Archive for Veronica Carlson

Things Roddy said during Dracula Has Risen From the Grave.

Posted in FILM, Science, Television with tags , , , , , , , , , , , , , , , , , , on December 26, 2012 by dcairns

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A specific example of the limits of conceptual knowledge in WMS is from a reported instance of a 21-year-old woman with WMS (Verbal IQ of 69) who was literate and read several books on her favorite topic: Vampires. When this subject was asked what a vampire is, she responded reasonably and clearly that a vampire is ‘‘a man who climbs into ladies’ bedrooms at night and sinks his teeth into their necks.’’ When asked why vampires do that, she thought for a bit, and then said, ‘‘Vampires must have an inordinate fondness for necks’’ (Johnson & Carey, 1998).

Fiona’s brother Roddy is Christmassing with us again, which means we’re watching lots of his favourite horror movies. Roddy has Williams Syndrome, like the woman quoted above, and oddly enough he likes vampires too. (Williams people are often musical, and often seem to have passionate interests, bordering on obsession: Roddy’s love of cranes and digging machinery is very typical of the condition.)

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“I wouldn’t like to meet him on a dark night. Wonder what would happen if I did?”

Roddy says this once during every screening of a Christopher Lee DRACULA film. Lee is his favourite vampire, and we’re pretty sure the attraction is the sexual fascination Lee’s Count is able to exert over every blonde he encounters. Roddy does not exert this fascination, but would probably like to. Wouldn’t we all?

“What’s that he’s doing? Is that a coffin or something? Another victim? Oh my God.”

Roddy himself watches quite hypnotized, becoming antsy and talkative only when the suspense builds. But the boring scenes with Barry Andrews keep him hooked too, since it’s always possible that something more vampiric may happen at any moment.

This movie has a fair bit of tedium, but director Freddie Francis contrives some lurid and Bavaesque colour effects, which seep in whenever Lee is around. Unfortunately, nothing but verbiage seeps in when Barry Andrews and Rupert Davies are around.

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“Is it her he’s looking for? Look! He’s rubbing his face on her face. Oh! He’s a vampire and he bit her.”

“Uh-oh, there he is. What’s happening? Uh oh. Here you go.”

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People with Williams consistently interpret faces as being friendlier than the rest of us.

“He’s smiling, look.”

“Ah-oh, here we go. He got caught – run!”

Here, Roddy seems to be unsure who he’s rooting for, shouting helpful advice to Dracula as well as to the heroes. But he knows pretty well who the goodies and baddies are. The character of the unnamed priest (Ewan Hooper) who gets enslaved by Drac is a puzzle, though. Characters who behave inconsistently are troubling.

“Uh-oh. This is the best bit.” Hooper smashes Rupert Davies on the head. “Hit the wrong man!”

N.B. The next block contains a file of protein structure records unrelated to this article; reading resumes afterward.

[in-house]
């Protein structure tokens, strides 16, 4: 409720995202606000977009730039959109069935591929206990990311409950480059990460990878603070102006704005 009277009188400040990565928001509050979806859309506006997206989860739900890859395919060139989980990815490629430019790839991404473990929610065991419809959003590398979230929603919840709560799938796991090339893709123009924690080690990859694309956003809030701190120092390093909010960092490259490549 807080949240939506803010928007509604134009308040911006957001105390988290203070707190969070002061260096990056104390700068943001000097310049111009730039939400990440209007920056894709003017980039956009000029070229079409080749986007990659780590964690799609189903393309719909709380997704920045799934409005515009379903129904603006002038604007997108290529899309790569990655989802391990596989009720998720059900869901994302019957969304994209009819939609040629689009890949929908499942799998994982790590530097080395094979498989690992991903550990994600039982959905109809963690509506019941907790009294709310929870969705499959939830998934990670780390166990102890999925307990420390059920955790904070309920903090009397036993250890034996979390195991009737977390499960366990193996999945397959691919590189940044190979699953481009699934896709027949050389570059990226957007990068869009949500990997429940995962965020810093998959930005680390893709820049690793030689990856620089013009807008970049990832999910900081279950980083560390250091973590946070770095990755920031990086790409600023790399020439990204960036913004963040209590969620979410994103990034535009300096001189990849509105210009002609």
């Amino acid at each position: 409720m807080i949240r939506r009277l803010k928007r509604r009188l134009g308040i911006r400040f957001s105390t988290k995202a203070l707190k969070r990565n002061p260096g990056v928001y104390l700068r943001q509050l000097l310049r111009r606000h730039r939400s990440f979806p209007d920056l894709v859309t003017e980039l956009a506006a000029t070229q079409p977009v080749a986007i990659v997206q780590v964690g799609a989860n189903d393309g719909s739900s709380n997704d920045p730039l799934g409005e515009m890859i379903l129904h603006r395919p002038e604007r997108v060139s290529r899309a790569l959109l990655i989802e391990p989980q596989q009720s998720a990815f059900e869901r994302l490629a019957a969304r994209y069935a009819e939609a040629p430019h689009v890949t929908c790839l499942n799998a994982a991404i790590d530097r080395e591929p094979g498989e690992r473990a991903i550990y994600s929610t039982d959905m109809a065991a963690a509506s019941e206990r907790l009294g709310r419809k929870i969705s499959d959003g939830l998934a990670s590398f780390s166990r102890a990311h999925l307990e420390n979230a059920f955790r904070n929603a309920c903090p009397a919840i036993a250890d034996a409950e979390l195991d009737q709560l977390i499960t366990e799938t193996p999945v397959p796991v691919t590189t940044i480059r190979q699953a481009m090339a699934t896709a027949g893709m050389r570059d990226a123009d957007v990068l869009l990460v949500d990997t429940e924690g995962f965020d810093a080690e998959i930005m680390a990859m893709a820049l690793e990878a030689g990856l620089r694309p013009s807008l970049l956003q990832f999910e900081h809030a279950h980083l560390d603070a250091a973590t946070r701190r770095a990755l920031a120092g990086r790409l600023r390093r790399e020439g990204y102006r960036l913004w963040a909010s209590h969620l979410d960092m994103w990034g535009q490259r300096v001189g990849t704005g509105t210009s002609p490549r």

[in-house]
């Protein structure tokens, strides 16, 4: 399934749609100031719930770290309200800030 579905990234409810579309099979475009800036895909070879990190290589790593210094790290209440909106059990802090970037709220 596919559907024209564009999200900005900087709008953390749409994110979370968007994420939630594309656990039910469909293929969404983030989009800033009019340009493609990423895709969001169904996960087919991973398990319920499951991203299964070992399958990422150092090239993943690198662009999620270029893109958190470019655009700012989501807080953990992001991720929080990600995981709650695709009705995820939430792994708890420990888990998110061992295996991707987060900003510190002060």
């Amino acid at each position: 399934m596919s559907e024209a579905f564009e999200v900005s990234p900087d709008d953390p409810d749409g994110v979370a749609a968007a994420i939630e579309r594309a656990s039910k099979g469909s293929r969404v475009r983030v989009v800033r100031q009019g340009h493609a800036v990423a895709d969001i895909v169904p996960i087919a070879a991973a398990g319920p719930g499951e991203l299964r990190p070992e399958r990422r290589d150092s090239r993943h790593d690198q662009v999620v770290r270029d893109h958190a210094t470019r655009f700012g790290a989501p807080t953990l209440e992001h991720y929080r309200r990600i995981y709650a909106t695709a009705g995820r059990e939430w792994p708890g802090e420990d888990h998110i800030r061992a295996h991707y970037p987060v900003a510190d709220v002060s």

I try to explain to Roddy that no, he hit the man he was aiming at, but he doesn’t understand Hooper’s two-faced Renfield persona. People with Williams Syndrome are extremely sociable and tend to think the world is their friend, until proven otherwise.

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Also, since the spread of cognitive abilities in people with this condition is quite varied, I suspect Roddy has a rather uncertain “theory of mind.” I can explain the concept of theory of mind with a test ~

If you say to a child under three, “A little boy has some sweeties, and he hides them under a bowl, but when he’s away his mummy moves them and puts them under a cup. When the boy comes back, where will he look for his sweeties.” Younger children always say “Under the cup,” because that’s where the sweeties ARE, and they can’t grasp the fact that the boy has different knowledge from them. That’s theory of mind.

When we watched ABBOT AND COSTELLO MEET FRANKENSTEIN, Roddy became frustrated by the character of the policeman, who didn’t know that Lon Chaney was the Wolfman. I tried to explain that the policeman didn’t know that fact, but no matter how I tried to express it, Roddy thought I was claiming that Lon Chaney wasn’t the Wolfman. “I’m sure Lon Chaney is the Wolfman,” he muttered, repeatedly.

“What’s going to happen now? Uh-oh, here comes guess who. Uh oh, he’s got a hold of him now.”

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“He’s not very pleased, is he?”

Tests have shown that Williams people are very attentive to faces, when watching TV or otherwise. This close concentration seems to be connected to a difficulty in interpreting the meaning behind facial expressions. Because the condition involves high levels of sociability, Williams people concentrate very hard on the faces, trying their best to make out what the expressions mean. Concordantly, Williams people aren’t much interested in cartoons. Roddy loves slapstick stuff where people without learning difficulties fall down or bump their heads, thus losing their supposed sense of superiority, but cartoons aren’t interesting, presumably because the faces don’t have enough detail of expression.

Roddy’s generally very good at recognizing people’s faces — that seems to involve a different part of the brain. He did think the CGI Jim Carrey in A CHRISTMAS CAROL was “that man from that programme with the horse” — Wilfred Brambell in Steptoe and Son (but what other real human being ever looked like that?), and he did think Veronica Carlson in this films was a presenter from 70s children’s show How, but that’s not so unreasonable: Jenny Hanley’s appearances in SCARS OF DRACULA did not prevent her co-presenting Magpie on Children’s telly in the seventies.